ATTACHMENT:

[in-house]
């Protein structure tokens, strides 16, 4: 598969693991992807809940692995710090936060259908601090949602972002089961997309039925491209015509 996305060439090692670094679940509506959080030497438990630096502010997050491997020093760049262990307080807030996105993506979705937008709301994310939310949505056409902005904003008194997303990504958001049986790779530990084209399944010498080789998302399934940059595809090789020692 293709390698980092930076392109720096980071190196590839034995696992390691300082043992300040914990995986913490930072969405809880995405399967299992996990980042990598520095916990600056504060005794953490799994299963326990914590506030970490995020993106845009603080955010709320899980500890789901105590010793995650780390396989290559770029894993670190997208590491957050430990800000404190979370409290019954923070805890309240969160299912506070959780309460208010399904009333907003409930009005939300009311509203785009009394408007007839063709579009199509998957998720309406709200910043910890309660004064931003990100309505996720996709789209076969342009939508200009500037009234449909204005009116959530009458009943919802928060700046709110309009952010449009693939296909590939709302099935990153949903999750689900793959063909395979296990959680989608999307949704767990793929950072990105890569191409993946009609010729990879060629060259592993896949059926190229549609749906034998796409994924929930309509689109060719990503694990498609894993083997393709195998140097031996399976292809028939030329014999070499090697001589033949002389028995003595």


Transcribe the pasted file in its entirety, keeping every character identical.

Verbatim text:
[in-house]
């Protein structure tokens, strides 16, 4: 598969693991992807809940692995710090936060259908601090949602972002089961997309039925491209015509 996305060439090692670094679940509506959080030497438990630096502010997050491997020093760049262990307080807030996105993506979705937008709301994310939310949505056409902005904003008194997303990504958001049986790779530990084209399944010498080789998302399934940059595809090789020692 293709390698980092930076392109720096980071190196590839034995696992390691300082043992300040914990995986913490930072969405809880995405399967299992996990980042990598520095916990600056504060005794953490799994299963326990914590506030970490995020993106845009603080955010709320899980500890789901105590010793995650780390396989290559770029894993670190997208590491957050430990800000404190979370409290019954923070805890309240969160299912506070959780309460208010399904009333907003409930009005939300009311509203785009009394408007007839063709579009199509998957998720309406709200910043910890309660004064931003990100309505996720996709789209076969342009939508200009500037009234449909204005009116959530009458009943919802928060700046709110309009952010449009693939296909590939709302099935990153949903999750689900793959063909395979296990959680989608999307949704767990793929950072990105890569191409993946009609010729990879060629060259592993896949059926190229549609749906034998796409994924929930309509689109060719990503694990498609894993083997393709195998140097031996399976292809028939030329014999070499090697001589033949002389028995003595």